4. ^ Poulos, S. J. 1989. Advance Dam Engineering for Design, Construction, and Rehabilitation: Liquefaction Related Phenomena. Ed. Jansen, R.B, Van Nostrand Reinhold, pages 292-297.
  5. ^ US Army Corps of Engineers Manual on Slope Stability
  6. ^ "Slope Stability Calculator". http://www.wise-uranium.org/cssth.html. Retrieved 2006-12-14.  
  7. ^ Chugh, Ashok (2002), "A method for locating critical slip surfaces in slope stability analysis", NRC Research Press, <http://article.pubs.nrc-cnrc.gc.ca/ppv/RPViewDoc?_handler_=HandleInitialGet&journal=cgj&volume=39&calyLang=eng&articleFile=t02-042.pdf>
  8. ^ Jones, J. A. A. (1976). "Soil piping and stream channel initiation". Water Resources Research 7 (3): 602–610. doi:10.1029/WR007i003p00602.  
  9. ^ Dooley, Alan (June, 2006). "Sandboils 101: Corps has experience dealing with common flood danger". Engineer Update. US Army Corps of Engineers. http://www.hq.usace.army.mil/cepa/pubs/jun06/story8.htm. Retrieved 2006-08-29.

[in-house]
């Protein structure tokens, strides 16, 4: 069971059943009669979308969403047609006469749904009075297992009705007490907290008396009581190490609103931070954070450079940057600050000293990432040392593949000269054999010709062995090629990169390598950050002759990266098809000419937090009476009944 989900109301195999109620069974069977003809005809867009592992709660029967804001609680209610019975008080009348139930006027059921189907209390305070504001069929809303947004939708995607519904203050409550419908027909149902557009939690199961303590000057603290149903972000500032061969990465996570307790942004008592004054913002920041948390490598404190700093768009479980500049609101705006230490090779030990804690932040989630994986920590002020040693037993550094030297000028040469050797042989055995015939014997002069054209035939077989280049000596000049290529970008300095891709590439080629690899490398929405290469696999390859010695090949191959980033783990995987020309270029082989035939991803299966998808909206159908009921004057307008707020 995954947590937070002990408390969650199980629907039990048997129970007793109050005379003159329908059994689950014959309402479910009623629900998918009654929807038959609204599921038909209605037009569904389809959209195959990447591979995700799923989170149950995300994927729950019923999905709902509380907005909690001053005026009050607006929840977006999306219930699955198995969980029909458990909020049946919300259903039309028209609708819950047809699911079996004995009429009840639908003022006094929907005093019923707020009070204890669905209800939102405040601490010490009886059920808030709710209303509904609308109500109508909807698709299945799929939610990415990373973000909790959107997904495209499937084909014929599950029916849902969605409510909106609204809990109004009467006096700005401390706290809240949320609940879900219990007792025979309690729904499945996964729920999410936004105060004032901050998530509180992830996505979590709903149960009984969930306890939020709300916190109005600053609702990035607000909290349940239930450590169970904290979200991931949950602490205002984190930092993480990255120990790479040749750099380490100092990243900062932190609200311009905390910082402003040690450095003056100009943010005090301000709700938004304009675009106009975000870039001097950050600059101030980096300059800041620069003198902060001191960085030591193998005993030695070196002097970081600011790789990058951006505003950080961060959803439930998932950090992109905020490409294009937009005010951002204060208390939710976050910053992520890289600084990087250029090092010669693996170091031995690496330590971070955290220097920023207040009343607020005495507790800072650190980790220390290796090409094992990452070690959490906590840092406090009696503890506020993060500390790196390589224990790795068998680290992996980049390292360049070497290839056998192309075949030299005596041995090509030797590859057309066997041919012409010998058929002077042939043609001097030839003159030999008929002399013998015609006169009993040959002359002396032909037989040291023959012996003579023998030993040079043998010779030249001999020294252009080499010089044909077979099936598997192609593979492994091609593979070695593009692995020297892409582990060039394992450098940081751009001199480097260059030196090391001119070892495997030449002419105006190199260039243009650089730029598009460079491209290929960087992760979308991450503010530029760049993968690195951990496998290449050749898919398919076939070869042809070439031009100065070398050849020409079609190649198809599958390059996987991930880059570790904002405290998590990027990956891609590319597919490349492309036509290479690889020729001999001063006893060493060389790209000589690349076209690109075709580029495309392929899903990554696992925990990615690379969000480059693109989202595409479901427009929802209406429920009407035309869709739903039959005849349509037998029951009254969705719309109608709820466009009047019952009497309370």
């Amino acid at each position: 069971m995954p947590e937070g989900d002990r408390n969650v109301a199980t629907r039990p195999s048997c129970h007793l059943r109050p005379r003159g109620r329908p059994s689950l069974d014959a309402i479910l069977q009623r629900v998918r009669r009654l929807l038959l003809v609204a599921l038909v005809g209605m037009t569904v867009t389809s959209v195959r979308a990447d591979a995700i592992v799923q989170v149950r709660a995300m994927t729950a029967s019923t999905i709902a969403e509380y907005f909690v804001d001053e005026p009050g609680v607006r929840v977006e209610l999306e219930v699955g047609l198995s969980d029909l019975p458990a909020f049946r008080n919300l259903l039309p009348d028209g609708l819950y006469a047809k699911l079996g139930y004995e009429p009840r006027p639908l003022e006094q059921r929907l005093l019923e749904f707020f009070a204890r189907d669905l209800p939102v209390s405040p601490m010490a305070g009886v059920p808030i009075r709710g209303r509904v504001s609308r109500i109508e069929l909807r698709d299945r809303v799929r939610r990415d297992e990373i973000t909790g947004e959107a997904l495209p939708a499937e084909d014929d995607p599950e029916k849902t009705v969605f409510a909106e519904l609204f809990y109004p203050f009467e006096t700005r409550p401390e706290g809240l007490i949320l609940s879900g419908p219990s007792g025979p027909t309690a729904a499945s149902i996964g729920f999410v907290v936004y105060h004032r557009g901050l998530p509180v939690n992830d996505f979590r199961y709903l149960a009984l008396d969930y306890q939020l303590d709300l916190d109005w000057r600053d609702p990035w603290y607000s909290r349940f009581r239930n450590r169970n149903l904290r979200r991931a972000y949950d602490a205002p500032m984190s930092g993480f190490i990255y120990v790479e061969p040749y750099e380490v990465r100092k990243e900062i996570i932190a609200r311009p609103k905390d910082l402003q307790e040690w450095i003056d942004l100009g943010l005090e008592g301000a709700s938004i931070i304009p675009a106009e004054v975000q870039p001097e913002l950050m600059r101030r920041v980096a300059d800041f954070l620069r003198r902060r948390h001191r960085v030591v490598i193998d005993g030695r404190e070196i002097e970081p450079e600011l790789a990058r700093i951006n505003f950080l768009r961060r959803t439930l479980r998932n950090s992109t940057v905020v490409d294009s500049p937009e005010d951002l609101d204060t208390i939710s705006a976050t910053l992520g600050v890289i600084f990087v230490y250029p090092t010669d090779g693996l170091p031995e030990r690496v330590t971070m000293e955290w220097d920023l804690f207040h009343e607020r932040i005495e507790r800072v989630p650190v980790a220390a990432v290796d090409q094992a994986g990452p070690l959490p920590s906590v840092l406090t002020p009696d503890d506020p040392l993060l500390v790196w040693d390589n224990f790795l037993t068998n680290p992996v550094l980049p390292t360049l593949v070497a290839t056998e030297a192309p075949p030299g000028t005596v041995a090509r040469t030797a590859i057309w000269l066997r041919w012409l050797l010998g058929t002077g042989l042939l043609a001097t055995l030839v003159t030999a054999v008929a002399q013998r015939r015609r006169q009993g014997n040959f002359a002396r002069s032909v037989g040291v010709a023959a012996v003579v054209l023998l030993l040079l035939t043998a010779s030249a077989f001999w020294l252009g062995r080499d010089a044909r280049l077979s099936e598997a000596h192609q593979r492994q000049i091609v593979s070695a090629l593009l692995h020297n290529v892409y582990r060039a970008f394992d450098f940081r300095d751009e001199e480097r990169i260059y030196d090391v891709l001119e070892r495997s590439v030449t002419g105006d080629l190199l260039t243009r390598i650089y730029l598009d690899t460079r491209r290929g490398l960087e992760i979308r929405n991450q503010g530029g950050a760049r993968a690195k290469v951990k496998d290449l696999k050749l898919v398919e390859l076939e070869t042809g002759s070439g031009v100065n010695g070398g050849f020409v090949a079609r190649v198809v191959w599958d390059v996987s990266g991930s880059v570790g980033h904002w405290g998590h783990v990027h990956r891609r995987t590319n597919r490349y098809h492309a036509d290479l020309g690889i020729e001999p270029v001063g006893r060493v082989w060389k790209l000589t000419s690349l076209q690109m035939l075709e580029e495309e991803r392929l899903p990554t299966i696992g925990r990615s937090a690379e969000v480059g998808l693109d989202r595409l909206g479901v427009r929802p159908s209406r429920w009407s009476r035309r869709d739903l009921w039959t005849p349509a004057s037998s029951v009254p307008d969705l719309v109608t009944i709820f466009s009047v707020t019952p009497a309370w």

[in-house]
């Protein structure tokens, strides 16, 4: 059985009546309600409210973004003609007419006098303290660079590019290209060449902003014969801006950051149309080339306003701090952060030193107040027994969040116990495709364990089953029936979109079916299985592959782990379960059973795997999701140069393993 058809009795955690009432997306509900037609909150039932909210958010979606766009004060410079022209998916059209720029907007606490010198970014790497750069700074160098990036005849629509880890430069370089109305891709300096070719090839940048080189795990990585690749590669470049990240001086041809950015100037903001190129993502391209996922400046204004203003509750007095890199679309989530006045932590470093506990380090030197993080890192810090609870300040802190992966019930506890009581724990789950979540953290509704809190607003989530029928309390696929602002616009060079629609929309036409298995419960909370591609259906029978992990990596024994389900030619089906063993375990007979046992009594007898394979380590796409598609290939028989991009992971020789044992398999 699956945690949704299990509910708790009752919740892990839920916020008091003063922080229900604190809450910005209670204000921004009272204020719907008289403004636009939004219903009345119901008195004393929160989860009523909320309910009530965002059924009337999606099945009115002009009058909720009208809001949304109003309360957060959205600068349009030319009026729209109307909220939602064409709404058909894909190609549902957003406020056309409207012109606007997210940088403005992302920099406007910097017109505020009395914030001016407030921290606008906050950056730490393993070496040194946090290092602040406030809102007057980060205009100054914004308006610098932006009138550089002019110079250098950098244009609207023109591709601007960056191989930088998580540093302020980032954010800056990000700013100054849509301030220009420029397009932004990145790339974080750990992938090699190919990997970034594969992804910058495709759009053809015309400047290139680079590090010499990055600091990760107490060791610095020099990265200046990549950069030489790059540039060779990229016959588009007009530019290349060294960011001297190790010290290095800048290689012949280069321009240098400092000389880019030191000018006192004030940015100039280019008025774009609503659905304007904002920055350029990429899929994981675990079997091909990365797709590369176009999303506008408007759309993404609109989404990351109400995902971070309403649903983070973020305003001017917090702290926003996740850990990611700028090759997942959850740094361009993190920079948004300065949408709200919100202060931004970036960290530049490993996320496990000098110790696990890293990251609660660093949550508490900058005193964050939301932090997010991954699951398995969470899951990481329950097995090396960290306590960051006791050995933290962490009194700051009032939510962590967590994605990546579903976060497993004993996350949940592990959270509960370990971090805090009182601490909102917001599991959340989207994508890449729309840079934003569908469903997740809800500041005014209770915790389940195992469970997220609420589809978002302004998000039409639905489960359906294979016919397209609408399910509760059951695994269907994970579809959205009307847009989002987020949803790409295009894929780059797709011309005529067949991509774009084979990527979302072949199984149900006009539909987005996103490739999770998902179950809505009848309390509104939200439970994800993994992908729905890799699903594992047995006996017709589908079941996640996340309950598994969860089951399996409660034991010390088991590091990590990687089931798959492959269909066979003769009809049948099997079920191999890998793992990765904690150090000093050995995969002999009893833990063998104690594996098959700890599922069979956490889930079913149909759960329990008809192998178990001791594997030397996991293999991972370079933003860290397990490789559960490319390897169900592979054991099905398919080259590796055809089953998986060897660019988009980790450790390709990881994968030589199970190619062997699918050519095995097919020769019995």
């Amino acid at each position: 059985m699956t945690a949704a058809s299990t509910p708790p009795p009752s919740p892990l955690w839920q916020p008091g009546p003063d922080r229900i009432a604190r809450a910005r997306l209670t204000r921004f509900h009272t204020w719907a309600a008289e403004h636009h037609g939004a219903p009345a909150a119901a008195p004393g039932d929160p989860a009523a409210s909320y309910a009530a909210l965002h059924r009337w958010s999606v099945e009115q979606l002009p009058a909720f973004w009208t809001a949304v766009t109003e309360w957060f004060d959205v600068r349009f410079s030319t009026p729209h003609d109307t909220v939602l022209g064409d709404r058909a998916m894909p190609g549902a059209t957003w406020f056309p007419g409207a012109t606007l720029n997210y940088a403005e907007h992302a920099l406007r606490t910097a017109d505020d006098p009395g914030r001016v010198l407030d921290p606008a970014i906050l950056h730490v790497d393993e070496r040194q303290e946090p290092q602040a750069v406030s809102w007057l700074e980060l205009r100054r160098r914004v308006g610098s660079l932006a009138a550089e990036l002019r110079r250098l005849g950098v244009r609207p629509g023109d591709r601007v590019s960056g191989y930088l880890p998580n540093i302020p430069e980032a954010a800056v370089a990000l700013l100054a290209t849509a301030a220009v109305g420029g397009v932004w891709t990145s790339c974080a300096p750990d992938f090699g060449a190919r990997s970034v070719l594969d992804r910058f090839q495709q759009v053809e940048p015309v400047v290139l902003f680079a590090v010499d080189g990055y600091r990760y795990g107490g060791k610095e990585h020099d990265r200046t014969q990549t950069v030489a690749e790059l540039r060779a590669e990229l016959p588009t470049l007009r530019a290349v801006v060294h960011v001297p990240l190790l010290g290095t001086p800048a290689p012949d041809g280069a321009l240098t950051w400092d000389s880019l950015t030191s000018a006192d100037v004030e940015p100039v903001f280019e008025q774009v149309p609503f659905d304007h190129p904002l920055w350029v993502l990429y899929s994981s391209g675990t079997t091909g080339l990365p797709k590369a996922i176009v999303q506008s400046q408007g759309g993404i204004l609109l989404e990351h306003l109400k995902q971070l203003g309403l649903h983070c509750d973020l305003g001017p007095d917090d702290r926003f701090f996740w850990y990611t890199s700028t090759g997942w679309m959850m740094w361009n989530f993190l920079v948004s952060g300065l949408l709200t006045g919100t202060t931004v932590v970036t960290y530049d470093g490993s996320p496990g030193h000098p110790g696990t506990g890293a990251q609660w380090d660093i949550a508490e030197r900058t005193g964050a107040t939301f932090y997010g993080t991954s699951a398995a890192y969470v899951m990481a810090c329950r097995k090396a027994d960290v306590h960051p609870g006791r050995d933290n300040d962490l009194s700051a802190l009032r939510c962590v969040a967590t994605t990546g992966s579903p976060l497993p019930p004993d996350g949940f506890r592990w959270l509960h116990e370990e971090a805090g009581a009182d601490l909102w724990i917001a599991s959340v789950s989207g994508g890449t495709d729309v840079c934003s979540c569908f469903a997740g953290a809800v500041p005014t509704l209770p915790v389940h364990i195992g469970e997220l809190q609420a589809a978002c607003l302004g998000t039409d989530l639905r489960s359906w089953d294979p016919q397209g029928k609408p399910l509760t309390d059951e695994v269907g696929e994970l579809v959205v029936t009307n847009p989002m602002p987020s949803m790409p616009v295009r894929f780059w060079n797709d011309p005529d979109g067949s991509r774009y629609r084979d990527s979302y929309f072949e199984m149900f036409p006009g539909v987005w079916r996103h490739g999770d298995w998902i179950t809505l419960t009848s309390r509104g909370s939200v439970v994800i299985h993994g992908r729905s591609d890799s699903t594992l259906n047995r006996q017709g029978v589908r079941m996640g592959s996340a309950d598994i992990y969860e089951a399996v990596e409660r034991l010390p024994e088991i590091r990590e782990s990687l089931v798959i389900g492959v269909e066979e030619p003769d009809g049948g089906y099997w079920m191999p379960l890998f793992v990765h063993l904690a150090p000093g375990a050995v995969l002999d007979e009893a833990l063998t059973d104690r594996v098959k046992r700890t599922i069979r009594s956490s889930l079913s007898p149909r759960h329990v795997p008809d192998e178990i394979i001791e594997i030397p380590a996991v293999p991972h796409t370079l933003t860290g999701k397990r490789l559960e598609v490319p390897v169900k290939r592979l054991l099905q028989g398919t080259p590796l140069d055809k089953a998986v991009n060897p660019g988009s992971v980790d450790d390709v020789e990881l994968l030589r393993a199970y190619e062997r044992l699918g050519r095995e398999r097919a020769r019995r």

References

  • Das, Braja, Spon Press, 2008, Advanced Soil Mechanics - 3rd ed [1]
  • Terzaghi, K., 1943, Theoretical Soil Mechanics, John Wiley and Sons, New York
  • Craig, R.F., Spon Press, 2004, Soil Mechanics - 7th ed [2]
  • Fang, Y., Spon Press, 2006, Introductory Geotechnical Engineering [3]
  • Powrie, W., Spon Press, 2004, Soil Mechanics - 2nd ed [4]
  • Santamarina, J.C., Klein, K.A., & Fam, M.A., 2001, "Soils and Waves: Particulate Materials Behavior, Characterization and Process Monitoring", Wiley, ISBN 978-0-471-49058-6

Wikibooks

Up to date as of January 23, 2010
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Welcome

In the absence of a developed Wikipedia article, I suggest the following U.S. Army Corp of Engineers soil mechanics manual: Laboratory Soils Testing, available at [1] I work in the area of geotechnical engineering and have used this manual frequently.


The father of modern geotechnical engineering, Karl Terzaghi, wrote in depth about soil mechanics. Two references are good for introduction: Theoretical Soil Mechanics and Soil Mechanics in Engineering Practice.